Peter POPE (1917-1991)
Heaven-Haven - The Songs of Peter Pope
If You Came [2:10]
Oystercatchers (1986) [2:46]
Three Poems of A.E. Housman; The Half-Moon Westers Low [1:45]; Bells in Tower at Evening Toll [1:45]; Sinner’s Rue [2:40]
The Ermine [2:06]
From Five Poems of Alice Meynell (1983); My Fair [2:55]; Chimes [2:09]
Five Landscapes – poems by T.S. Eliot (1984); New Hampshire [1:34]; Virginia [3:46]; Usk [1:58]; Rannoch, by Glencoe [3:26]; Cape Ann [1:31]
A.E. Housman; Last Poems (1968); Prelude ¹ [1:36]; When Green Buds Hang in the Elm [1:00]; In Valleys Green and Still [2:04]
The Tufts of Violets [6:39]
Four Poems by Alice Meynell (1977); Given not Lent [2:09]; I am the way [2:14]; The Rainy Summer [1:52] (In Portugal, 1912) [2:22]
Langenhoe Marshes [3:18]
Heaven-Haven [1:53]
Susan Legg (mezzo soprano)
Ann Martin-Davis (piano, and solo piano ¹)
rec. May 2010, Challow Park, Wantage
NIMBUS NI 6135 [55:49]
Peter Pope’s musical life was rather extraordinary. He was born in 1917 and studied at the R.C.M. – composition with John Ireland and R.O. Morris, and piano with Cyril Smith. In 1939 he won a scholarship to study with Nadia Boulanger in Paris, but the outbreak of War forced a speedy return to England, via a Spanish trawler. A Piano Quartet was well received at the Wigmore Hall, and Augeners offered to publish his work, but Pope instead joined a religious sect, staying until 1971. Writing music was forbidden during that time. Afterwards he did write music but he had been forgotten and his musical career never re-started. Pope died in 1991.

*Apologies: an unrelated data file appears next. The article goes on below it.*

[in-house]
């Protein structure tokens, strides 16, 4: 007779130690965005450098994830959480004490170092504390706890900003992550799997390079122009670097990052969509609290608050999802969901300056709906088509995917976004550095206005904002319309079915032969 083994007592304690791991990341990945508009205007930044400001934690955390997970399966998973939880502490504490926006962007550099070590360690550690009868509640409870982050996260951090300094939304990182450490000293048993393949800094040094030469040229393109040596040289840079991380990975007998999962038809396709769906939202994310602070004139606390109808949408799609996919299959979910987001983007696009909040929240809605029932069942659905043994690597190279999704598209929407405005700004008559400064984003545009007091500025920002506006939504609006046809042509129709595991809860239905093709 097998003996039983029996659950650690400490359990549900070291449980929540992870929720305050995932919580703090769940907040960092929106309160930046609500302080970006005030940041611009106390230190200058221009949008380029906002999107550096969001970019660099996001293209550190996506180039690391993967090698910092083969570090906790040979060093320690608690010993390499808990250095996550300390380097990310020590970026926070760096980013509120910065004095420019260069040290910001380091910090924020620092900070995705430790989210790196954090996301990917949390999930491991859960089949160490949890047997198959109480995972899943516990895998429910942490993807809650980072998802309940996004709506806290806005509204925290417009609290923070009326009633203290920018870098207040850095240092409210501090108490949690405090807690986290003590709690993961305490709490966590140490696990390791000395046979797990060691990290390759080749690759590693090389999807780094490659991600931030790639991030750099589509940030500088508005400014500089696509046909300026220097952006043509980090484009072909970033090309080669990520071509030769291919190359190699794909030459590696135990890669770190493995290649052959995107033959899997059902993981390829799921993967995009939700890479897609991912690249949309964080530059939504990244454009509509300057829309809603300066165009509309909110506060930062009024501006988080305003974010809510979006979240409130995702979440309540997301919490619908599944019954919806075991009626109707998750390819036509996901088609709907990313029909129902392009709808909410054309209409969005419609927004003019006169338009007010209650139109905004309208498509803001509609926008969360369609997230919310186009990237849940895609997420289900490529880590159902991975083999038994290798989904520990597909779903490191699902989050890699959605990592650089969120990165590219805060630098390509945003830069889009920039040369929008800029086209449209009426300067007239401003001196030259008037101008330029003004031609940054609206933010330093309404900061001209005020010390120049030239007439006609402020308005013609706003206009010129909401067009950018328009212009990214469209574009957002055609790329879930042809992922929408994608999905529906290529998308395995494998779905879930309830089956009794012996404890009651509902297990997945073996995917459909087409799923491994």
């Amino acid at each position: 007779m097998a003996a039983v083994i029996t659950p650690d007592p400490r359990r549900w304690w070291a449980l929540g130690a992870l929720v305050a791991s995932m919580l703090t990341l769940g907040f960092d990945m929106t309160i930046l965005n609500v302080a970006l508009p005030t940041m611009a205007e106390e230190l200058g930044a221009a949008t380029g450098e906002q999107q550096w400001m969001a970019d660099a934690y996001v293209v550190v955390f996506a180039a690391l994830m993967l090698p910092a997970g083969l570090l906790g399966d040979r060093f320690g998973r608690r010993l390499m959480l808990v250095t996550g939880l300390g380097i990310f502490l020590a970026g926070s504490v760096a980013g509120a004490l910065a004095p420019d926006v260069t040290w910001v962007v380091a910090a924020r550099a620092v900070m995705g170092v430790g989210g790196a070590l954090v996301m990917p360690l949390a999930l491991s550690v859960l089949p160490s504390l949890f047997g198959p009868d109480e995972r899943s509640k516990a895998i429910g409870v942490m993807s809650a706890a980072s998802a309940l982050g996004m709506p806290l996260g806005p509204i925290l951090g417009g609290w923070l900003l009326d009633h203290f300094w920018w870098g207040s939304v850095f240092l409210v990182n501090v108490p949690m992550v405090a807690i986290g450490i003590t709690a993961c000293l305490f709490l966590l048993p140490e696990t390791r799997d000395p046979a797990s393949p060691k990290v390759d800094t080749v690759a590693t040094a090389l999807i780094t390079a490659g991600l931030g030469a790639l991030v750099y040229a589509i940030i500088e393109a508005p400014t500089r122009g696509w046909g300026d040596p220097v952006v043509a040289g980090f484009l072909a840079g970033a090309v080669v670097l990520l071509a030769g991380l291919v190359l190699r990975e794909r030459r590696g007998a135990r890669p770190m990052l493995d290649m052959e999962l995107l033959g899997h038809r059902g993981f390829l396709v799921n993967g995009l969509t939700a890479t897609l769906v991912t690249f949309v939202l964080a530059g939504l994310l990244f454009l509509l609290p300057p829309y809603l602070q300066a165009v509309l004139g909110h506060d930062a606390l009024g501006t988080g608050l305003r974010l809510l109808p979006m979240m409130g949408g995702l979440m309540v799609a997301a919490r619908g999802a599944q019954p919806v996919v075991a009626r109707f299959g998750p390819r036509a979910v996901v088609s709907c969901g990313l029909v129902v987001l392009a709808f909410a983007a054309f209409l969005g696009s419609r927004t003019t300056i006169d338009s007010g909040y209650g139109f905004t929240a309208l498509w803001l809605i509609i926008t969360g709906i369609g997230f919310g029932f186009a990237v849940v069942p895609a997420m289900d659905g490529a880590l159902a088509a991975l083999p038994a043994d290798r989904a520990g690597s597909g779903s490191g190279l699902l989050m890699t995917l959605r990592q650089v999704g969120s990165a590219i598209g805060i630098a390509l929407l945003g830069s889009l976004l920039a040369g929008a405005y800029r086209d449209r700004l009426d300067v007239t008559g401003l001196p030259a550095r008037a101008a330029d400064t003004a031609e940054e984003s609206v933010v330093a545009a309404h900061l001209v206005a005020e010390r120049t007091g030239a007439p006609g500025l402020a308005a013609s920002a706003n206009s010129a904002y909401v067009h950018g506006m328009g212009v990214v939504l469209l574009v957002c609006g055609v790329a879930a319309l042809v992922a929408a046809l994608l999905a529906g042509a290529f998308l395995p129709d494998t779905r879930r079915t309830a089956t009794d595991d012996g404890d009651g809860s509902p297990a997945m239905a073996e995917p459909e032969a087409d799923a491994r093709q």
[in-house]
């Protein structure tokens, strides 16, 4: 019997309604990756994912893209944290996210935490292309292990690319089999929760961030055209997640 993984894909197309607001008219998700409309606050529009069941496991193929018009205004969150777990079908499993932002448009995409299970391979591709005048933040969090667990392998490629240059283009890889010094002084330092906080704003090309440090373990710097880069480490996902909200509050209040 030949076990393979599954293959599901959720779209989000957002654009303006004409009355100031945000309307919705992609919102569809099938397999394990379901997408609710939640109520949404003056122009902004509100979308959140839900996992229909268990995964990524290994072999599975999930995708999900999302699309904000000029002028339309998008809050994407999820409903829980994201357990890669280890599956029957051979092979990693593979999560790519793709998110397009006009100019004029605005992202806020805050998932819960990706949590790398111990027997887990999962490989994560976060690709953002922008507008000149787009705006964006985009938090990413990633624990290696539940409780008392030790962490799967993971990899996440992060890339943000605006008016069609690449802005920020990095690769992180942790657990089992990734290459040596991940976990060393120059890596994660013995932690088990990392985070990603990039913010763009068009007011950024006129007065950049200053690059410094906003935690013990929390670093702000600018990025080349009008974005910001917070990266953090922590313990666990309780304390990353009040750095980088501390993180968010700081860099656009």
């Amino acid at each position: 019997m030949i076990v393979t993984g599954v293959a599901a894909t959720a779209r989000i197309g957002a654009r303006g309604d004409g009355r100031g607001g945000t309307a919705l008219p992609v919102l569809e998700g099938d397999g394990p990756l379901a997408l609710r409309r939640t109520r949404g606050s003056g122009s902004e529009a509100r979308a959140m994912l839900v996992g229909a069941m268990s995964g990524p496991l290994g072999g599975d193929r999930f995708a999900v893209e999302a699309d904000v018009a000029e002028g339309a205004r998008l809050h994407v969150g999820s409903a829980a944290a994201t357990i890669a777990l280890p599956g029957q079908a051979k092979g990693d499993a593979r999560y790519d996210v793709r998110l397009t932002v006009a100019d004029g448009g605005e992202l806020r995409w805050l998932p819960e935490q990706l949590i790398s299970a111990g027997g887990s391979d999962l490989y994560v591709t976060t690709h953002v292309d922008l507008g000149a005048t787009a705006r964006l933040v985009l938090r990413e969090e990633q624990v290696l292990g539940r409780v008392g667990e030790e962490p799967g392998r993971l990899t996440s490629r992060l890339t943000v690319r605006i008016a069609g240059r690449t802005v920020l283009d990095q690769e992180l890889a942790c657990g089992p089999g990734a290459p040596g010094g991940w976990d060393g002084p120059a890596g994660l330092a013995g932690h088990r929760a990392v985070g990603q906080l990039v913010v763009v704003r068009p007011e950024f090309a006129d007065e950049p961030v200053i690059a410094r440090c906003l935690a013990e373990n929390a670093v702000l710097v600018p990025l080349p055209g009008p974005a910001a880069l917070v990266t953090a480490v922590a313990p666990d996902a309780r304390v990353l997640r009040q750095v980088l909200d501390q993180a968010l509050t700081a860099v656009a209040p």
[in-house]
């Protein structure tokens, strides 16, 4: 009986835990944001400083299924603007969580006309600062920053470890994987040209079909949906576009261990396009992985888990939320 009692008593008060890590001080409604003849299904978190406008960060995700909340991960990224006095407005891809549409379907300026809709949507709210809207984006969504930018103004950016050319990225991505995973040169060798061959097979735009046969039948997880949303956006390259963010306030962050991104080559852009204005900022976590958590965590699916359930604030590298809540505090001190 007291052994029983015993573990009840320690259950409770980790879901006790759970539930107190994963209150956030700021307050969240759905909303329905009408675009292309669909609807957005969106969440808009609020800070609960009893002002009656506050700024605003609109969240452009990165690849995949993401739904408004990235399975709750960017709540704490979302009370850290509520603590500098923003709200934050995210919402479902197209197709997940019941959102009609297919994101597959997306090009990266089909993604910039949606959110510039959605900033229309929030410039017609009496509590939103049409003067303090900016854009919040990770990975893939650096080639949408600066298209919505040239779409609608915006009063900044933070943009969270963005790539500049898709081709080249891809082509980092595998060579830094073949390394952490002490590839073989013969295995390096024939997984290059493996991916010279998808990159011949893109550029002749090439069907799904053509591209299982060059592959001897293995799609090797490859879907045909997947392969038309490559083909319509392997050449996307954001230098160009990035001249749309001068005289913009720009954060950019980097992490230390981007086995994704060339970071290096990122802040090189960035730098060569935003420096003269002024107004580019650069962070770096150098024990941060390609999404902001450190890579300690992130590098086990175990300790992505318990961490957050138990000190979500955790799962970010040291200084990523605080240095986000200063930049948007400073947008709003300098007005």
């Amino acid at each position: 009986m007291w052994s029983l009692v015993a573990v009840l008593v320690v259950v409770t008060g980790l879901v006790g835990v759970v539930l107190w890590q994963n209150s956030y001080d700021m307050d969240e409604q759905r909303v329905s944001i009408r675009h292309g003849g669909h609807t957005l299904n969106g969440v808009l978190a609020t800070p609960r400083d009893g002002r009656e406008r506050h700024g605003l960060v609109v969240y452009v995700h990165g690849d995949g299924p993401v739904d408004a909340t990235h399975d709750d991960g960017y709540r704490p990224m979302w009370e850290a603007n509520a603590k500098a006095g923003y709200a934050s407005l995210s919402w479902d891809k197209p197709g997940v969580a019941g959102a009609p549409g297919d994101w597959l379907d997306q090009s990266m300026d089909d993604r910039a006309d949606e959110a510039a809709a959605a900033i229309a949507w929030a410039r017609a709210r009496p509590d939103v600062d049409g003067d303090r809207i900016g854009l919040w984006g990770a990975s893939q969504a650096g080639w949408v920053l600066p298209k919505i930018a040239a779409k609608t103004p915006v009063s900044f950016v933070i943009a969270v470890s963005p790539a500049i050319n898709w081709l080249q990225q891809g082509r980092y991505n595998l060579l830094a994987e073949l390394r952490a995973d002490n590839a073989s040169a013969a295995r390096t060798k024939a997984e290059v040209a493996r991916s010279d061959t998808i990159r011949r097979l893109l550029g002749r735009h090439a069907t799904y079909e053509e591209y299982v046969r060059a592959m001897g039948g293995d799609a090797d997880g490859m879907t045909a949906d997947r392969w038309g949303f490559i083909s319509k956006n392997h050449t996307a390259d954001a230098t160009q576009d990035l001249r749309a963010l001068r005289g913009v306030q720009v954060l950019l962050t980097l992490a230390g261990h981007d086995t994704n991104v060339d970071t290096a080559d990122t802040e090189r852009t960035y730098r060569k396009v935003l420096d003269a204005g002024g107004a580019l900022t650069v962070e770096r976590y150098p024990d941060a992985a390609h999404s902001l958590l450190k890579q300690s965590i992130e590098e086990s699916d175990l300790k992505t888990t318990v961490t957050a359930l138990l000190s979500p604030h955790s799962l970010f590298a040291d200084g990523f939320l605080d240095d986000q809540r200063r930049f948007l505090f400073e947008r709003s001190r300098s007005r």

His is a still, gentle voice. He had the knack of setting unusual poems – he was clearly fond of Alice Meynell because there are two sets of her poems in this recital – and he chose some unusual Eliot (Landscapes), and poems of Housman that are usually not set, such as Bells in Tower at Evening Toll. He also liked Ruth Pitter, an astute choice. His gentle and refined setting of her If You Came sets the tone for the disc and the way he vests Pratt Green’s Oystercatchers with such fragility attests to a sure gift. Housman’s Sinner’s Rue is an example of Pope inflecting the music with a discernable folkloric hue, a ballad ethos that certainly convinces.
When he turns to Eliot’s Virginia, he is sure to give the music a definably American accent and a languorous perspective. Rannoch, by Glencoe, by contrast is spare. Cape Ann is appropriately quicker with a fierce, almost declamatory last line.
The Prelude to Housman’s Last Poems is for solo piano and here the reminiscences of his old teacher, John Ireland, are strong. Given Not Lent (Meynell) is affectionately fulsome, with celebratory bell-tolling in the left hand, perceptively realised by Ann Martin-Davis who proves throughout an admirable partner. (In Portugal, 1912) receives a fast and genuinely affirmative, exciting reading.
Throughout, Susan Legg sings with a focused, soft tone, often sparing of vibrato, and she rises to the rare pitches of drama in the music with great poise. She’s a fine, imaginative singer better known in less conventional, contemporary contexts but proving her value in these more intimate settings.
Full texts are provided. And I should also note that the songs are even more compact than the timings might suggest, as there is often as much as six or seven seconds’ silence at the end of each song. Pope emerges as a thoughtful and sensitive song composer, very much in the Ireland tradition, and it’s been good to enjoy his works in so well engineered and performed a disc as this.
Jonathan Woolf
Pope emerges as a thoughtful and sensitive song composer, very much in the Ireland tradition.